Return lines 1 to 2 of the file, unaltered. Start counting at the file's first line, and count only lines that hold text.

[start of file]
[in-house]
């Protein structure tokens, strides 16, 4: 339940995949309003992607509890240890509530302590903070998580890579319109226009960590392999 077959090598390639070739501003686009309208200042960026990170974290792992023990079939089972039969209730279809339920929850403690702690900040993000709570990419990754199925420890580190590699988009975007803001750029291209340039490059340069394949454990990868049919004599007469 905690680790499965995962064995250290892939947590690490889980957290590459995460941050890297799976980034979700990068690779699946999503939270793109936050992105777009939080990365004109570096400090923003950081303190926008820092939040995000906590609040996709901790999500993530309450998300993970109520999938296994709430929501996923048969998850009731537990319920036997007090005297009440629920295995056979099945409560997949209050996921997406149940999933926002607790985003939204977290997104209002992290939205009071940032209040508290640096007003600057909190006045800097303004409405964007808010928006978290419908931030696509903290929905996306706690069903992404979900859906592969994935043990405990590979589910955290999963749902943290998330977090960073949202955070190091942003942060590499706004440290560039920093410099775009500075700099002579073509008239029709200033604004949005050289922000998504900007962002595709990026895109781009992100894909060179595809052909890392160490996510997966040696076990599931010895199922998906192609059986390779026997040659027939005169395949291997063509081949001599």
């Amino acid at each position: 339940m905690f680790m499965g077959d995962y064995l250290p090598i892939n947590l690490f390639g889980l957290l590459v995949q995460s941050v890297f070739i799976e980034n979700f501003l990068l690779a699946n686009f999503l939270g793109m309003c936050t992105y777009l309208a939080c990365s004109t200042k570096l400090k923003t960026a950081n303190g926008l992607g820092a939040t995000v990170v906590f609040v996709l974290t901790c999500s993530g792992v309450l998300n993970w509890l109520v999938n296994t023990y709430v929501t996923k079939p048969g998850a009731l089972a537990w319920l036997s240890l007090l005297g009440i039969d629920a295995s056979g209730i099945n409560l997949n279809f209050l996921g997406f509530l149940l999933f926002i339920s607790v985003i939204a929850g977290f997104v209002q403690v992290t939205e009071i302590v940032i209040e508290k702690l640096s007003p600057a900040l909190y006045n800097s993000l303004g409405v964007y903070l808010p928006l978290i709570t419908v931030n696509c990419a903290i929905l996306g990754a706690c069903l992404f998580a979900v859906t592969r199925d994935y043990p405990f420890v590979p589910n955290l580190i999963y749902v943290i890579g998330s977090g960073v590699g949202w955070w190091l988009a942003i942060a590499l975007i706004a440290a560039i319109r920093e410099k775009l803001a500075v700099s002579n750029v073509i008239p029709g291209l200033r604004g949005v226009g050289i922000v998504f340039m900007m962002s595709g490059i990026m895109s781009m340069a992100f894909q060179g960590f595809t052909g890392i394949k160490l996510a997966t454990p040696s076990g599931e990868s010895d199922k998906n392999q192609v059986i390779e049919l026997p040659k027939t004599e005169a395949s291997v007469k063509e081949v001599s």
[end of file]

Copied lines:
[in-house]
């Protein structure tokens, strides 16, 4: 339940995949309003992607509890240890509530302590903070998580890579319109226009960590392999 077959090598390639070739501003686009309208200042960026990170974290792992023990079939089972039969209730279809339920929850403690702690900040993000709570990419990754199925420890580190590699988009975007803001750029291209340039490059340069394949454990990868049919004599007469 905690680790499965995962064995250290892939947590690490889980957290590459995460941050890297799976980034979700990068690779699946999503939270793109936050992105777009939080990365004109570096400090923003950081303190926008820092939040995000906590609040996709901790999500993530309450998300993970109520999938296994709430929501996923048969998850009731537990319920036997007090005297009440629920295995056979099945409560997949209050996921997406149940999933926002607790985003939204977290997104209002992290939205009071940032209040508290640096007003600057909190006045800097303004409405964007808010928006978290419908931030696509903290929905996306706690069903992404979900859906592969994935043990405990590979589910955290999963749902943290998330977090960073949202955070190091942003942060590499706004440290560039920093410099775009500075700099002579073509008239029709200033604004949005050289922000998504900007962002595709990026895109781009992100894909060179595809052909890392160490996510997966040696076990599931010895199922998906192609059986390779026997040659027939005169395949291997063509081949001599």